THE ZAGREB HIPPODROME
By its surface it is among the largest in Europe. Apart from the professional and recreational horse riding, it has been the place of gathering for the big outdoor concerts (The Rolling Stones, Metallica) and the place where the Hold mass has been held by two Popes (John Paul II and Benedict XIV) who were visiting Zagreb. Almost one million believers attended and a big white cross stands as a reminiscence of these religious events.
PARK OF THE NEWLYWEDS – between the quarters of Trnsko and Siget. It was the first park created after the World War II. Between 1964 and 1978 there was a project called „The tree of youth“ that involved the newlyweds and their witnesses who could purchase a young tree that was later planted in the park. On 70 000 m2 of land more than 18 000 trees were planted by donations of the newlywed couples. The sculpture of the bride and groom stands in the centre of the park, work of the Croatian sculptor Stipe Sikirica from Trilj.
PLANET URANUS (in Siget) - It is known that Zagreb has a Sun. Actually, a Grounded Sun, sculpture made by Ivan Kožarić in 1971. It is located on Bogovićeva street, right in the centre of the city. Inspired by this sculpture, a designer Davor Preis, made an installation called Nine Views in 2004 – he placed nine models of planets (Pluto was still considered a planet at the time) all over Zagreb, which, along with the Kožarić's Sun form a model of the Solar System. The planets' sizes and distances are scaled in proportion to each planet's real size and distance from the Sun. The locations of the planets are easy to ignore, especially the outer ones, which are hard to find without putting an effort. That's why we will show you where Uranus is hiding in New Zagreb and later you are welcome to explore the other planets on your own.
We contiune driving along Dubrovnik Avenue and pass by the first New Zagreb shopping mall (Avenue Mall) and the MUSEUM OF CONTEMPORARY ART (at the end of the tour you are welcome to explore this fantastic new Museum on your own - we can drop you off at the entrance. Bus stop is right in front of the Museum so you will be in the Centre in 10 min time). Contemporary Art Museum is to Zagreb what Tate Modern is to London or Centre Pompidou to Paris. A fantastic, intriguing and exciting display of paintings, photographs, installations, sculptures, videos and much more.
We make a short stop in SOPOT neighbourhood and visit the local Elementary School (Primary School) called Ivo Andric after a great Croatian writer. We will be greeted by the School Principle.
MAMMOTH BUILDING – this used to be the biggest residential building in ex-Yugoslavia and is still among the biggest residential buildings in South-East Europe, housing almost 5.000 people. We will take you to the top of the building to see the view over the communal gardens tended by the New Zagrebe citizens.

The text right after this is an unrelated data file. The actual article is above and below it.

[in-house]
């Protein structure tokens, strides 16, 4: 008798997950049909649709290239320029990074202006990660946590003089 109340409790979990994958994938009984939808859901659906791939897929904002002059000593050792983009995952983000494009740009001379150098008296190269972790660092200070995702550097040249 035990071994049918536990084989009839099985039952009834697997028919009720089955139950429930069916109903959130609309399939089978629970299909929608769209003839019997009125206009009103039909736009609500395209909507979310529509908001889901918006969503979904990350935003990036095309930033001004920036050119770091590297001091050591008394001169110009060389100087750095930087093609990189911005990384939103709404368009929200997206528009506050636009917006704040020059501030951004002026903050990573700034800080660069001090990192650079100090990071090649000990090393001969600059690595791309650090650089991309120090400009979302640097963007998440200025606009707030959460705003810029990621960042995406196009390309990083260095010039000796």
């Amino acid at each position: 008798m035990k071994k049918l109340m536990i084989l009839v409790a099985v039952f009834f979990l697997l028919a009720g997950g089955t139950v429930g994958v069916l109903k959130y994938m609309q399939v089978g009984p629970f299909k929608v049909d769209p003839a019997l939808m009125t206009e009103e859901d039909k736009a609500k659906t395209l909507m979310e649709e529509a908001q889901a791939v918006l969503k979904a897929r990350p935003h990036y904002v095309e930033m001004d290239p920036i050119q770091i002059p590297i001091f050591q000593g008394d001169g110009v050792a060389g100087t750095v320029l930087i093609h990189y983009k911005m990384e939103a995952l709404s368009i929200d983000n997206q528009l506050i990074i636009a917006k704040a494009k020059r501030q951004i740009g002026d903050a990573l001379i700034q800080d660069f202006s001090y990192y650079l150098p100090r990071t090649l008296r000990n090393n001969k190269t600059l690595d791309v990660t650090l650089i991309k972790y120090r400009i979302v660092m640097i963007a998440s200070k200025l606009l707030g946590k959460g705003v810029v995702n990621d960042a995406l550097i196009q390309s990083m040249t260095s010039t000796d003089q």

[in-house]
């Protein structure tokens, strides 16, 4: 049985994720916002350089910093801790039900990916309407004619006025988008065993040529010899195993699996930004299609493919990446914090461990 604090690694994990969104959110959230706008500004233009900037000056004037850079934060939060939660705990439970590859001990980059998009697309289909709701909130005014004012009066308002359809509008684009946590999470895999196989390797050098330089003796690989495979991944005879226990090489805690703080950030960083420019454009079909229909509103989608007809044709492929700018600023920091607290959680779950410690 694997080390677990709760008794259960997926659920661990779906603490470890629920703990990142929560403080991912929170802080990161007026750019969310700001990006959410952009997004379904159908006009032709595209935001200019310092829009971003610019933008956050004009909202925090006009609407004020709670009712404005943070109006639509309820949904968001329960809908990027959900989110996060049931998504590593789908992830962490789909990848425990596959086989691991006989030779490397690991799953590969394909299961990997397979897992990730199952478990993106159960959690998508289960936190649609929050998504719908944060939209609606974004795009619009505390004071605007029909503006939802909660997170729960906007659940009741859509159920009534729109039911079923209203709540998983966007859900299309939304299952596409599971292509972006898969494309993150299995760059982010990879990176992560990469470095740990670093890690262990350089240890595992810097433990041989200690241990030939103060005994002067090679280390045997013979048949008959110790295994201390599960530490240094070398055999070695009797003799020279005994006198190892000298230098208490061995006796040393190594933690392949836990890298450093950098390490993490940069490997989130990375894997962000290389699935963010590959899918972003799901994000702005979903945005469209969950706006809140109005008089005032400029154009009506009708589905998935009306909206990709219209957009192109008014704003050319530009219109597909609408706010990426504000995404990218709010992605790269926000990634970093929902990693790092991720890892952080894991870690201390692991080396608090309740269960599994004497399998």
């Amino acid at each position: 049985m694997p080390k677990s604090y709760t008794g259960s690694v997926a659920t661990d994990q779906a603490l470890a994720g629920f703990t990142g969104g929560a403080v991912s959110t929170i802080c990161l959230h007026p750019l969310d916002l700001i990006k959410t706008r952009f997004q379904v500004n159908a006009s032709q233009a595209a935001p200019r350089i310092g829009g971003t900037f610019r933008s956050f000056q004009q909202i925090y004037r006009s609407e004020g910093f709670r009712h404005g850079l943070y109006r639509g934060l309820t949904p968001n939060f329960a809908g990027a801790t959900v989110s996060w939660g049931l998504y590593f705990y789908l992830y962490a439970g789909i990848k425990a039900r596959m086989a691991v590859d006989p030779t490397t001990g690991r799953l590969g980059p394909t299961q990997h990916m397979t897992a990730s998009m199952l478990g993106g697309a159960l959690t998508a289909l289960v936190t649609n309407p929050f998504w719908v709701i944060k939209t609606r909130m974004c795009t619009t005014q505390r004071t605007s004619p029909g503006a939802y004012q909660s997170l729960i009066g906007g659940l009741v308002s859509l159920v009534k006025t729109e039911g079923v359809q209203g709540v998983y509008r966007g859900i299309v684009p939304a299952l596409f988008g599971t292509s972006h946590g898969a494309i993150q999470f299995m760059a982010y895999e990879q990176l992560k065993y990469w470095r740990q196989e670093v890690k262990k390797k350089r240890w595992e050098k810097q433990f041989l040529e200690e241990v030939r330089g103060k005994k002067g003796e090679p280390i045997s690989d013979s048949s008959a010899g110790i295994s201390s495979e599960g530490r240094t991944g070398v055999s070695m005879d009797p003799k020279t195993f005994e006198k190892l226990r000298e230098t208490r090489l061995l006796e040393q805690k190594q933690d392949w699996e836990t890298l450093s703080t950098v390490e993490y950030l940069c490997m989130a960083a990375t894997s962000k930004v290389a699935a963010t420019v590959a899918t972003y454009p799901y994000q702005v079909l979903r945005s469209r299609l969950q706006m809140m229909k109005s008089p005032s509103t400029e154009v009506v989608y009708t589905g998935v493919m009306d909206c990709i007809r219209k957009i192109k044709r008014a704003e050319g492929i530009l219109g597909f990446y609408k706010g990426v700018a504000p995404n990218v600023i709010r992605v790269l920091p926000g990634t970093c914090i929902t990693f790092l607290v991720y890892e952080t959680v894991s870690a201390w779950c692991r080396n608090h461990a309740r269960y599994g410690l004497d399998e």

Next we drive towards the ex Yugoslav Army Baracks (along the way we will see atomic bomb shelter built during the Cold war years – every neighbourhood in New Zagreb has it).
MARSHALL TITO BARACKS were the biggest Yugoslav army barracks in Zagreb and one of the biggest in Croatia. In 1991, at the beginning of the Homeland war, Yugoslav army was shelling the buildings in the neighbouring Travno and negotiating with the Government to let them leave. Otherwise they threatened to bomb this part of town. Citizens tried to stop them when leaving the barracks (with all the tanks and ammunicion and guns) but didn't manage to. One person died. You will see a short video clip for better understanding. After the war, some of the barracks were renovated and the Ministry of Defence moved in in 2010. It is now a Croatian Pentagon.
Now to the more lively place – UTRINA FARMERS MARKET. Zagreb has around 15 open-air markets, open every day from early morning till mid afternoon. We will stroll around the market to see whats in season of fruits and vegetables, visit the fishmarket, show you the place for best cevapcici in New Zagreb and have coffee in one of the cafes in case of bad weather.
We finish our tour at
BUNDEK LAKE, a 35 hectare oasis of peace, greenery and nature adjacent to the river Sava. Many locals come here on the weekend to exercise, relax or barbacue. We will have coffee at the lake if the weather is nice.
We take you back to the Centre or we bring you to the Museum of Contemporary art to do some more exploring (those who are interested in visiting the Museum). In that case, you will head back to the Centre on your own which is quite simple (buses and trams stop right in front of the Museum – all buses go to the Central Railway Station and tram number 14 takes you to the Main square of Ban Josip Jelacic).